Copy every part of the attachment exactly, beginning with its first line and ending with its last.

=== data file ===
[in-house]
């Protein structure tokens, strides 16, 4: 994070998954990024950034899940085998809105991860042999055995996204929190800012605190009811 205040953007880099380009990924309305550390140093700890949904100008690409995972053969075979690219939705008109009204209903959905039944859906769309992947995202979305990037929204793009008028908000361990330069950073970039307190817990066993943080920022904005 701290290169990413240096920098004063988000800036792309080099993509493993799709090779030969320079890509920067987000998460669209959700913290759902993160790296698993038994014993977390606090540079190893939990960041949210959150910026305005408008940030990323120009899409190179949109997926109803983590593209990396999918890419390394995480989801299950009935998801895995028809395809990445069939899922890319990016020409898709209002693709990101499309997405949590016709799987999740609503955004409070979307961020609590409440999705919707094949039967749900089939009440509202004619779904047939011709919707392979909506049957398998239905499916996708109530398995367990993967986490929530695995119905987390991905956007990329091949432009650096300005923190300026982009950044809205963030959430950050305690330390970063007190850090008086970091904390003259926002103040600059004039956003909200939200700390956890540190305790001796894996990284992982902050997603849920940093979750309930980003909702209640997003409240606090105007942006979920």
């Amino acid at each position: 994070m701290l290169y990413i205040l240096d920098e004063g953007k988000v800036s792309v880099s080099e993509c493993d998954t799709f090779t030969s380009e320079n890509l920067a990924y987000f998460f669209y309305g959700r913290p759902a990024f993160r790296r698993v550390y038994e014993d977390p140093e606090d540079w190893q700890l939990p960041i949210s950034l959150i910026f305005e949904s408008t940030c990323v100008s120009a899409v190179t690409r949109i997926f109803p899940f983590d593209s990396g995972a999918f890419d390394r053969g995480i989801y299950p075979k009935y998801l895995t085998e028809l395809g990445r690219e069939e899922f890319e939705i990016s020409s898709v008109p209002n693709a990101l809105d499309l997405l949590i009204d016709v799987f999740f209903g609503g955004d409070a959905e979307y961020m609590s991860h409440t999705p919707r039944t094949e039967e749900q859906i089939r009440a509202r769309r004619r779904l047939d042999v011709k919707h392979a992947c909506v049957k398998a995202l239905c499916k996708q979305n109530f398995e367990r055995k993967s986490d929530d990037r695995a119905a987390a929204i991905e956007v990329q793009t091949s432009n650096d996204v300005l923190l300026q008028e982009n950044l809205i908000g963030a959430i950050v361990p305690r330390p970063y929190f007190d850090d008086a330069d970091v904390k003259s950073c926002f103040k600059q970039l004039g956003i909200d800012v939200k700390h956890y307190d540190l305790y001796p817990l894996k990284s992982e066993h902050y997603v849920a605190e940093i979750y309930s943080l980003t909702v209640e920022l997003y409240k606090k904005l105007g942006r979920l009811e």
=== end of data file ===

[in-house]
């Protein structure tokens, strides 16, 4: 994070998954990024950034899940085998809105991860042999055995996204929190800012605190009811 205040953007880099380009990924309305550390140093700890949904100008690409995972053969075979690219939705008109009204209903959905039944859906769309992947995202979305990037929204793009008028908000361990330069950073970039307190817990066993943080920022904005 701290290169990413240096920098004063988000800036792309080099993509493993799709090779030969320079890509920067987000998460669209959700913290759902993160790296698993038994014993977390606090540079190893939990960041949210959150910026305005408008940030990323120009899409190179949109997926109803983590593209990396999918890419390394995480989801299950009935998801895995028809395809990445069939899922890319990016020409898709209002693709990101499309997405949590016709799987999740609503955004409070979307961020609590409440999705919707094949039967749900089939009440509202004619779904047939011709919707392979909506049957398998239905499916996708109530398995367990993967986490929530695995119905987390991905956007990329091949432009650096300005923190300026982009950044809205963030959430950050305690330390970063007190850090008086970091904390003259926002103040600059004039956003909200939200700390956890540190305790001796894996990284992982902050997603849920940093979750309930980003909702209640997003409240606090105007942006979920």
């Amino acid at each position: 994070m701290l290169y990413i205040l240096d920098e004063g953007k988000v800036s792309v880099s080099e993509c493993d998954t799709f090779t030969s380009e320079n890509l920067a990924y987000f998460f669209y309305g959700r913290p759902a990024f993160r790296r698993v550390y038994e014993d977390p140093e606090d540079w190893q700890l939990p960041i949210s950034l959150i910026f305005e949904s408008t940030c990323v100008s120009a899409v190179t690409r949109i997926f109803p899940f983590d593209s990396g995972a999918f890419d390394r053969g995480i989801y299950p075979k009935y998801l895995t085998e028809l395809g990445r690219e069939e899922f890319e939705i990016s020409s898709v008109p209002n693709a990101l809105d499309l997405l949590i009204d016709v799987f999740f209903g609503g955004d409070a959905e979307y961020m609590s991860h409440t999705p919707r039944t094949e039967e749900q859906i089939r009440a509202r769309r004619r779904l047939d042999v011709k919707h392979a992947c909506v049957k398998a995202l239905c499916k996708q979305n109530f398995e367990r055995k993967s986490d929530d990037r695995a119905a987390a929204i991905e956007v990329q793009t091949s432009n650096d996204v300005l923190l300026q008028e982009n950044l809205i908000g963030a959430i950050v361990p305690r330390p970063y929190f007190d850090d008086a330069d970091v904390k003259s950073c926002f103040k600059q970039l004039g956003i909200d800012v939200k700390h956890y307190d540190l305790y001796p817990l894996k990284s992982e066993h902050y997603v849920a605190e940093i979750y309930s943080l980003t909702v209640e920022l997003y409240k606090k904005l105007g942006r979920l009811e």